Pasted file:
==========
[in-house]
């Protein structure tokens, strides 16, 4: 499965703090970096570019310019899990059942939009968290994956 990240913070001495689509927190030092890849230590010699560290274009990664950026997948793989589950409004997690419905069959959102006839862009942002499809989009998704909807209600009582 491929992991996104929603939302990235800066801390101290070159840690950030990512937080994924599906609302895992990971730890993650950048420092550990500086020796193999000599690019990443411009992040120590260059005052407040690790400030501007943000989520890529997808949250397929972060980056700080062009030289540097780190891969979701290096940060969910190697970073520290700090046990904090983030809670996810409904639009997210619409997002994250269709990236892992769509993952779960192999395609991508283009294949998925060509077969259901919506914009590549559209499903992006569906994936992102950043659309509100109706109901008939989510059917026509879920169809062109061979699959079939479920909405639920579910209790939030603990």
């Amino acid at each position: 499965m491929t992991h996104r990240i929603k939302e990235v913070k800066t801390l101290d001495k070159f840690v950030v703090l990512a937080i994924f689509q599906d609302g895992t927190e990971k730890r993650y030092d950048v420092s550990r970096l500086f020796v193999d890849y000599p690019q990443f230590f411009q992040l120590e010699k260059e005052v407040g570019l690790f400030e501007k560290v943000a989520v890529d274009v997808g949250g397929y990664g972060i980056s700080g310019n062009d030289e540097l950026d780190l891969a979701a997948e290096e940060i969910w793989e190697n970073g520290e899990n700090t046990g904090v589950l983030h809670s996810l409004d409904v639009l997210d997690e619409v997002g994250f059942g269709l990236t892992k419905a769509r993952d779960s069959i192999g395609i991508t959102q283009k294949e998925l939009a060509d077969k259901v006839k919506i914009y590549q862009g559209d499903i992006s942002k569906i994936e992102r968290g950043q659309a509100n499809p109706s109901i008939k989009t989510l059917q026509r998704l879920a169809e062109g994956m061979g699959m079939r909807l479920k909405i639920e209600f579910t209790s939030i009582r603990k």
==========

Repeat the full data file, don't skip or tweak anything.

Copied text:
[in-house]
């Protein structure tokens, strides 16, 4: 499965703090970096570019310019899990059942939009968290994956 990240913070001495689509927190030092890849230590010699560290274009990664950026997948793989589950409004997690419905069959959102006839862009942002499809989009998704909807209600009582 491929992991996104929603939302990235800066801390101290070159840690950030990512937080994924599906609302895992990971730890993650950048420092550990500086020796193999000599690019990443411009992040120590260059005052407040690790400030501007943000989520890529997808949250397929972060980056700080062009030289540097780190891969979701290096940060969910190697970073520290700090046990904090983030809670996810409904639009997210619409997002994250269709990236892992769509993952779960192999395609991508283009294949998925060509077969259901919506914009590549559209499903992006569906994936992102950043659309509100109706109901008939989510059917026509879920169809062109061979699959079939479920909405639920579910209790939030603990």
């Amino acid at each position: 499965m491929t992991h996104r990240i929603k939302e990235v913070k800066t801390l101290d001495k070159f840690v950030v703090l990512a937080i994924f689509q599906d609302g895992t927190e990971k730890r993650y030092d950048v420092s550990r970096l500086f020796v193999d890849y000599p690019q990443f230590f411009q992040l120590e010699k260059e005052v407040g570019l690790f400030e501007k560290v943000a989520v890529d274009v997808g949250g397929y990664g972060i980056s700080g310019n062009d030289e540097l950026d780190l891969a979701a997948e290096e940060i969910w793989e190697n970073g520290e899990n700090t046990g904090v589950l983030h809670s996810l409004d409904v639009l997210d997690e619409v997002g994250f059942g269709l990236t892992k419905a769509r993952d779960s069959i192999g395609i991508t959102q283009k294949e998925l939009a060509d077969k259901v006839k919506i914009y590549q862009g559209d499903i992006s942002k569906i994936e992102r968290g950043q659309a509100n499809p109706s109901i008939k989009t989510l059917q026509r998704l879920a169809e062109g994956m061979g699959m079939r909807l479920k909405i639920e209600f579910t209790s939030i009582r603990k």